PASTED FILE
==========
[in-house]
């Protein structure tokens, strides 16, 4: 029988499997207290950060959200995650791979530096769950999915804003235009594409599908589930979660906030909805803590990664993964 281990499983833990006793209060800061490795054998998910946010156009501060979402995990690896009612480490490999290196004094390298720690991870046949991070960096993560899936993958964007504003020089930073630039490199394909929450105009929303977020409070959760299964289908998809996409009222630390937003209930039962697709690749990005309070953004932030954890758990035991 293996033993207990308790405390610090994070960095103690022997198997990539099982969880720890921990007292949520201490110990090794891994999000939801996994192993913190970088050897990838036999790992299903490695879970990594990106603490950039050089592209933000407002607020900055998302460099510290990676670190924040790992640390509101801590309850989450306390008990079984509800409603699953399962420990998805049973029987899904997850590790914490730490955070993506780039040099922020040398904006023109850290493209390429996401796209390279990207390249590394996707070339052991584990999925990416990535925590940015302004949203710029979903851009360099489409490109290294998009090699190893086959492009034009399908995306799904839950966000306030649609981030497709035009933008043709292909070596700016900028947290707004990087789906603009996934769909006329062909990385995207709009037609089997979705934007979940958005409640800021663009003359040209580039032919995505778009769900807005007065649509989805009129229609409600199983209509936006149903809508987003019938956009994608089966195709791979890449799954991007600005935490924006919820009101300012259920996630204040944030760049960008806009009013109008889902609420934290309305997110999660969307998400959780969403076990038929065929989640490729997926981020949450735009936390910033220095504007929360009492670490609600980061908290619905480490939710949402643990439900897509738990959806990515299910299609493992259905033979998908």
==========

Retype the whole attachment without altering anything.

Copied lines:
[in-house]
């Protein structure tokens, strides 16, 4: 029988499997207290950060959200995650791979530096769950999915804003235009594409599908589930979660906030909805803590990664993964 281990499983833990006793209060800061490795054998998910946010156009501060979402995990690896009612480490490999290196004094390298720690991870046949991070960096993560899936993958964007504003020089930073630039490199394909929450105009929303977020409070959760299964289908998809996409009222630390937003209930039962697709690749990005309070953004932030954890758990035991 293996033993207990308790405390610090994070960095103690022997198997990539099982969880720890921990007292949520201490110990090794891994999000939801996994192993913190970088050897990838036999790992299903490695879970990594990106603490950039050089592209933000407002607020900055998302460099510290990676670190924040790992640390509101801590309850989450306390008990079984509800409603699953399962420990998805049973029987899904997850590790914490730490955070993506780039040099922020040398904006023109850290493209390429996401796209390279990207390249590394996707070339052991584990999925990416990535925590940015302004949203710029979903851009360099489409490109290294998009090699190893086959492009034009399908995306799904839950966000306030649609981030497709035009933008043709292909070596700016900028947290707004990087789906603009996934769909006329062909990385995207709009037609089997979705934007979940958005409640800021663009003359040209580039032919995505778009769900807005007065649509989805009129229609409600199983209509936006149903809508987003019938956009994608089966195709791979890449799954991007600005935490924006919820009101300012259920996630204040944030760049960008806009009013109008889902609420934290309305997110999660969307998400959780969403076990038929065929989640490729997926981020949450735009936390910033220095504007929360009492670490609600980061908290619905480490939710949402643990439900897509738990959806990515299910299609493992259905033979998908």